O'Toole signals right, fast
The newly minted Conservative leader comes out of the gate attacking a program for workers and dog-whistling about statues.
Photo via Facebook
Erin O'Toole, the unknown featherweight who ascended to the throne of the Conservative Party over perennial sad sap and also-ran Peter McKay, seems to want to establish a profile, any profile, fast. Perhaps thinking that there is never a second chance to make a bad first impression, O'Toole has signaled right with stances attacking the CERB and dog-whistling about statues.
To kick things off, on August 30 O'Toole stated that the Canada Emergency Response Benefit (CERB) should never have been given to workers but, instead, should have gone directly to their bosses.
This is inline with a relentless campaign that business groups and their talking heads have waged against the CERB that I looked at in a July piece CERB exposes business reliance on poverty wages, and is in spite of the fact that the CERB was only necessary due to the generational failings and gutting of Employment Insurance. Even so, the stance runs totally counter to his attempts to project himself as an "average middle-class family guy" given that the CERB, for all its faults, is enormously popular with Canadians as it prevented many of them from facing immediate destitution. It is also a rather silly line since the Canadian Emergency Wage Subsidy (CEWS) already exists to let businesses feed at the trough.
O'Toole simply can't help but Bay St. and let his corporate lawyer pedigree slide out. In the end his sense that the only money that government should be distributing is to big corporations and the wealthy triumphs over good political sense.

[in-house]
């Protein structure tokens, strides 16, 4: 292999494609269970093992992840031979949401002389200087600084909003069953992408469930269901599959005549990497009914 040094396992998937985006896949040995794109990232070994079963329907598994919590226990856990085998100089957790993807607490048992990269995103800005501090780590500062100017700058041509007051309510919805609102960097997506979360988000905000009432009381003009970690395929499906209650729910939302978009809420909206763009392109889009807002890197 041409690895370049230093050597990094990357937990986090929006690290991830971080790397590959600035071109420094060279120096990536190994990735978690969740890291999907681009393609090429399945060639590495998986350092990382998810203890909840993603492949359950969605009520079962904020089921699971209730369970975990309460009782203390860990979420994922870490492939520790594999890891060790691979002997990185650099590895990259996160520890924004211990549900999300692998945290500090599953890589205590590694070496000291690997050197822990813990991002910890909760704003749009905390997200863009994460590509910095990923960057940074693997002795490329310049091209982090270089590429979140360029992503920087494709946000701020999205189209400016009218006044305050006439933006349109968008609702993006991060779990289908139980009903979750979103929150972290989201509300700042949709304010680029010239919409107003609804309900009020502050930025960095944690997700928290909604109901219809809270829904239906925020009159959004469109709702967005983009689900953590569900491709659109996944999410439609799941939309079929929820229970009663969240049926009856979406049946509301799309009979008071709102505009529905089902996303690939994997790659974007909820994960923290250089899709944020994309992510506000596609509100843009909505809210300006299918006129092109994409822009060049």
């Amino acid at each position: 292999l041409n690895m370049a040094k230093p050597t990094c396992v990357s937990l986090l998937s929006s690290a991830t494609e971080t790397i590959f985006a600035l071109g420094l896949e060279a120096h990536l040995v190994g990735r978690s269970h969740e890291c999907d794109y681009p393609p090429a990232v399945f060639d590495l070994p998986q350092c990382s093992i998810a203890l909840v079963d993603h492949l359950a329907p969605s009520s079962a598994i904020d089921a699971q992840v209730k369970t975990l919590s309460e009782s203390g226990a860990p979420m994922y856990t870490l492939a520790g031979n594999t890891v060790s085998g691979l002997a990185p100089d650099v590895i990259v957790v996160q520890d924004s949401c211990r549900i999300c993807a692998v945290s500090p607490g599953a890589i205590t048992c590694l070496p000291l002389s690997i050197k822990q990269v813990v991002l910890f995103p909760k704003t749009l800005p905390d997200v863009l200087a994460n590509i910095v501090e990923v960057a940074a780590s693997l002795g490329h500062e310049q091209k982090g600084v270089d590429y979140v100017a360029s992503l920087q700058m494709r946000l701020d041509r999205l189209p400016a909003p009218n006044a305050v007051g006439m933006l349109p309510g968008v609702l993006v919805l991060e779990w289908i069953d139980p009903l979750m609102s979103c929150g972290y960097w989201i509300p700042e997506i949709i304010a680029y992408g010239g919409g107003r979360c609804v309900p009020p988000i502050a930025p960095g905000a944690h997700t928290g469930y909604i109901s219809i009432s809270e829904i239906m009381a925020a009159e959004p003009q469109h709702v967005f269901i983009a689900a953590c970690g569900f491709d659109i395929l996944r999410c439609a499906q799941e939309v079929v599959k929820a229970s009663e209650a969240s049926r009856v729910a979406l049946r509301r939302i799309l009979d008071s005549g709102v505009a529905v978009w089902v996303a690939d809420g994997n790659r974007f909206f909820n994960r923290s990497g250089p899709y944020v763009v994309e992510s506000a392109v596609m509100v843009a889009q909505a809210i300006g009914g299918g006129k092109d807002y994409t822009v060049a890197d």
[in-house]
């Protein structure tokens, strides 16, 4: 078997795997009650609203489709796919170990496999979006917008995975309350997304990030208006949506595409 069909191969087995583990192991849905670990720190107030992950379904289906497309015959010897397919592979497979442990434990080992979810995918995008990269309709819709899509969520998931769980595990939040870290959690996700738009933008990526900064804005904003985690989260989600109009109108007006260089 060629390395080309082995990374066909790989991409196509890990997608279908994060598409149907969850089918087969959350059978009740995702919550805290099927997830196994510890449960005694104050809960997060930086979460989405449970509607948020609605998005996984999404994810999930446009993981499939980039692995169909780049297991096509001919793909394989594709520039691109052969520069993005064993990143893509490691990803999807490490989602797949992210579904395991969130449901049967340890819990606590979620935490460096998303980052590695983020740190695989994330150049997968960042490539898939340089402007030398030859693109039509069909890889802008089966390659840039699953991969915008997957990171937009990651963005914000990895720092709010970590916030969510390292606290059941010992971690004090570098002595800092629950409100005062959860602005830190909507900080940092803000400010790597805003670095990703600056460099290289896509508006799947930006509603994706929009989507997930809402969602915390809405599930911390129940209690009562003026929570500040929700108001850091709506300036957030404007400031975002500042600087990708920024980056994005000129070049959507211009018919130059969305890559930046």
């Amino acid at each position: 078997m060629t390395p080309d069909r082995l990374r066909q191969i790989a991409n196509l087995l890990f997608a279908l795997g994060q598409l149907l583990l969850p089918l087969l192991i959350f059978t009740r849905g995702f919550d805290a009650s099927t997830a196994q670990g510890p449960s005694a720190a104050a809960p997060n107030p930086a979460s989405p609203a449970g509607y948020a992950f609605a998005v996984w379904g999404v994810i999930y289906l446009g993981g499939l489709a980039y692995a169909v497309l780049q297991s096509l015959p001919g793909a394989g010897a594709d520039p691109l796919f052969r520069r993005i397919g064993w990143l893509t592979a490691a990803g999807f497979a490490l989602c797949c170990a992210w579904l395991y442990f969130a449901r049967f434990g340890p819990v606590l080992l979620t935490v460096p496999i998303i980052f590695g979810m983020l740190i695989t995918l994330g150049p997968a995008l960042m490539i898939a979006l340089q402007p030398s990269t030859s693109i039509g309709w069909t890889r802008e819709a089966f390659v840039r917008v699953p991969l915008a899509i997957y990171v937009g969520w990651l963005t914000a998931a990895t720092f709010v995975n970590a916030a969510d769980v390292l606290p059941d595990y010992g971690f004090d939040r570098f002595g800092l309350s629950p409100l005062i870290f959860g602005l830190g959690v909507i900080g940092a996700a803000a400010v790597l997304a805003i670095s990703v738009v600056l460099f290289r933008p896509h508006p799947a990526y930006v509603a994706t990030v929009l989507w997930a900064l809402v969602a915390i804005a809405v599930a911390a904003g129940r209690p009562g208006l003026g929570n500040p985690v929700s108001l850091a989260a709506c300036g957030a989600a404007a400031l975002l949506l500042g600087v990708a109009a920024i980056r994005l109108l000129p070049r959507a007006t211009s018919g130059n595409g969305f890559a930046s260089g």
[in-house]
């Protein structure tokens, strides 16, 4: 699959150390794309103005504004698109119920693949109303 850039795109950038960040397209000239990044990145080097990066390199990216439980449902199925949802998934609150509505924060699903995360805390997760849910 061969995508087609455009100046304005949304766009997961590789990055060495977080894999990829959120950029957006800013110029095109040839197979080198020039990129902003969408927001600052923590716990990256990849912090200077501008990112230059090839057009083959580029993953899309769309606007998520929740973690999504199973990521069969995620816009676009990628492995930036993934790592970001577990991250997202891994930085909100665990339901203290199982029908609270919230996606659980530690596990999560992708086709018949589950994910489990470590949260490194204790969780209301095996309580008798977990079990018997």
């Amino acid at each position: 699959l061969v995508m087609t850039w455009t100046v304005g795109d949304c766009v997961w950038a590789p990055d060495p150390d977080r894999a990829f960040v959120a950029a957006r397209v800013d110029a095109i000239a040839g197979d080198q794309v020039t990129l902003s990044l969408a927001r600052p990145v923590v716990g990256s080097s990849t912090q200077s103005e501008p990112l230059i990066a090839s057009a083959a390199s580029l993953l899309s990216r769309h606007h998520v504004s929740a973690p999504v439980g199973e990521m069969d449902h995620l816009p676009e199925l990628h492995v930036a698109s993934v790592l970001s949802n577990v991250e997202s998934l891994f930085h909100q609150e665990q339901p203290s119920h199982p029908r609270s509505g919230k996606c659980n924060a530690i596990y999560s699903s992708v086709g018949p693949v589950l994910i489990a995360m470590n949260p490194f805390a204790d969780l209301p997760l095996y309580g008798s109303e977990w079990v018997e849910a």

When it comes to dog-whistling over toppled statues, O'Toole is looking more to Trump for inspiration than to corporate Canada. Hence this Facebook meme posted on his official page referencing a statue of Canada's first Prime Minister in genocide, John A. Macdonald, being pulled down in Montreal on August 30:
Prime Minister Justin Trudeau has also spoken out against this alleged act of vandalism in typically liberal tones, but O'Toole reaches for the heights of idiocy and alarmist inanity.
The "violence" he is referring to was, of course, done to an inanimate object and thus was not actual violence like that committed by, say, Macdonald back-in-the-day or police in the here-and-now. The "mob" were people exercising their right to protest at one of several rallies "held across Canada organized by a coalition of Black and Indigenous activists". This makes his choice of the words "violence" and "mob" rather telling.
One might also note that stating with Great Man certainty that "Canada wouldn't exist" without Macdonald is almost certainly historically false, and that tearing down statues does not "deface the past" nor does it prevent the building of "a better future" as any number of countries that have brought down statues along with dictatorships can attest.
The only reason to defend statues of historical figures remaining in place is if you believe in the vision of the past that the statues are meant to project here in the present. Statues are not about history at all. They are entirely about the version of history societies and governments want the people to buy into today.
When O'Toole talks of politicians growing "a backbone" against the backdrop of what is going on in the United States one can only think he is echoing the "law-and-order" rhetoric of the US President. A very dangerous game indeed.
It is obvious what type of base Conservative voter he is seeking to inflame and motivate here. Whether such a strategy can appeal more broadly to a substantial section of the Canadian electorate is hard to say, but if this is the approach out of the gate the intended finish line is a nasty one.